Capsulitis mostly affects the second toe and is a common foot deformity, like hammer toes and bunions. Capsulitis is commonly caused by inflammation and damage to the ligaments that support the bones at the toe’s base. If left unchecked, capsulitis Cordova can cause significant pain and deformity in your toe, leading to the crossover with the big toe. There are various treatments to reduce the inflammation and pain that result from the dislocated toe. Below are the top ways to care for capsulitis of the toes.
When dealing with spikes of pain, one of the best and simplest strategies is resting. If you are experiencing pain, try not to rush pushing through it. Give yourself a break from high-intensity sports and contact activities that can further cause discomfort to your toe. A few days or weeks off will give your ligaments the much-needed time to heal.
When your joint capsule has weakened, it is prone to dislocating or drifting out of its position. Splinting or buddy taping can help. Splinting or buddy-taping the toe to lie flat in the correct position can reduce discomfort and partially protect the capsule from more damage. With the help of a medical professional, you will know how to tape your toe and prevent further damage correctly.
Specialized stretching routines can help reduce stress and tension in your joint capsule. The routines can also strengthen the supporting and surrounding tendons and muscles to help resist more injury. You can also include calf stretches in your physical therapy. This is because tight calf muscles can partially be responsible for contributing to capsulitis of the toes.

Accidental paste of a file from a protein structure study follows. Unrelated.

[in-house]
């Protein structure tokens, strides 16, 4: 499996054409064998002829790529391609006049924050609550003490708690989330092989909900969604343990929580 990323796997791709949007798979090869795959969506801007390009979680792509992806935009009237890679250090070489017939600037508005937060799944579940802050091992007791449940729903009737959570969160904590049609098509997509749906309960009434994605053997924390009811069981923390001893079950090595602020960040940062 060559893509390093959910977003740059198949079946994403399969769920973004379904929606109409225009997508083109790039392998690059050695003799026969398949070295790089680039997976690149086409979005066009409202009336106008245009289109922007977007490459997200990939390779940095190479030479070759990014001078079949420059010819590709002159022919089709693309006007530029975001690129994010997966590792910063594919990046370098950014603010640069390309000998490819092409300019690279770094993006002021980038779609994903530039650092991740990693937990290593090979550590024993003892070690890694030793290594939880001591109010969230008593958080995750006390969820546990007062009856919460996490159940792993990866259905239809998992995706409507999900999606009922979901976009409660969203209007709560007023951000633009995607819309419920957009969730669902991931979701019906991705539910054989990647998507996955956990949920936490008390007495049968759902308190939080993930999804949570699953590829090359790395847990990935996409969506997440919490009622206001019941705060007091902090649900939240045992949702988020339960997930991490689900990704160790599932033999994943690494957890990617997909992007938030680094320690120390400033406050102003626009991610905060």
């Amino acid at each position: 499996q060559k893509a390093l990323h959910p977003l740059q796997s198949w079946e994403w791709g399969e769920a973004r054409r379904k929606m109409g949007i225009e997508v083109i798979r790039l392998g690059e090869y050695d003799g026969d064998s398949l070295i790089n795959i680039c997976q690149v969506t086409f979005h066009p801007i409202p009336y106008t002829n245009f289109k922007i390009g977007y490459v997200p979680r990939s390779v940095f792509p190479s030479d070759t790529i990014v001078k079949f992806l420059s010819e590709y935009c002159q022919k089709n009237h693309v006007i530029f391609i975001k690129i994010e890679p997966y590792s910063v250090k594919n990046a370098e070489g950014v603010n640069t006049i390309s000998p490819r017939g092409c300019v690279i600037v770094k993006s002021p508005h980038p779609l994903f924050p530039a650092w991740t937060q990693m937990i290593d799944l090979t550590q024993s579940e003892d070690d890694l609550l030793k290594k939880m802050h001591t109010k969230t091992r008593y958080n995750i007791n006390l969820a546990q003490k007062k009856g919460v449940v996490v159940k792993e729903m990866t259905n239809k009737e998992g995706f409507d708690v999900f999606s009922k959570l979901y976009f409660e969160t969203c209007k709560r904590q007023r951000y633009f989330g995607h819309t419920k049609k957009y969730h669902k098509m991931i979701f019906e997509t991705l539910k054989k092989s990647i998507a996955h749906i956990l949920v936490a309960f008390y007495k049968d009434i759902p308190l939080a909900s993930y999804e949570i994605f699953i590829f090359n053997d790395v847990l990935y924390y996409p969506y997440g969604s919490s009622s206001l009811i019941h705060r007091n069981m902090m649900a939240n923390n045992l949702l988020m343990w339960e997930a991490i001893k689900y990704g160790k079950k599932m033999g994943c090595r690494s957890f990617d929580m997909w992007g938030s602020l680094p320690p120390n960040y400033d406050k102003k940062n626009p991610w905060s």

Ice therapy is great at dealing with inflammation and pain caused by capsulitis. Place an ice pack on the area for an average of 20 minutes. Remember to break for at least 40 minutes between each ice placement. Don’t place the ice directly on your skin, but wrap it in a thin towel instead.
Change your footwear
If you have capsulitis, selecting the correct pair of footwear is essential. Avoid ballet flats and high heels, as these shoes put excess pressure on the balls of the feet. You should ensure your shoes have adequate cushioning and support for the front of your feet. The shoes should also have plenty of room for your toes. Half an inch of space between the front side of the shoe and the longest toe is recommended. Pick shoes with rigid, thick soles that don’t have a lot of flex in the toe region.
Sometimes, switching to a new pair of footwear may not be enough. This is if you have an insufficient or unusual foot structure that puts pressure on the ball of the foot. Seek medical attention to know if custom orthotics would benefit you and which ones you should get.
Although a little care can go a long way in keeping your toes and feet in better shape, seeking professional assistance is advised. This is more so when you spot or are dealing with concerns like toe capsulitis. Contact Mid-South Foot & Ankle Specialists today for more on toe capsulitis prevention, management, and treatment options.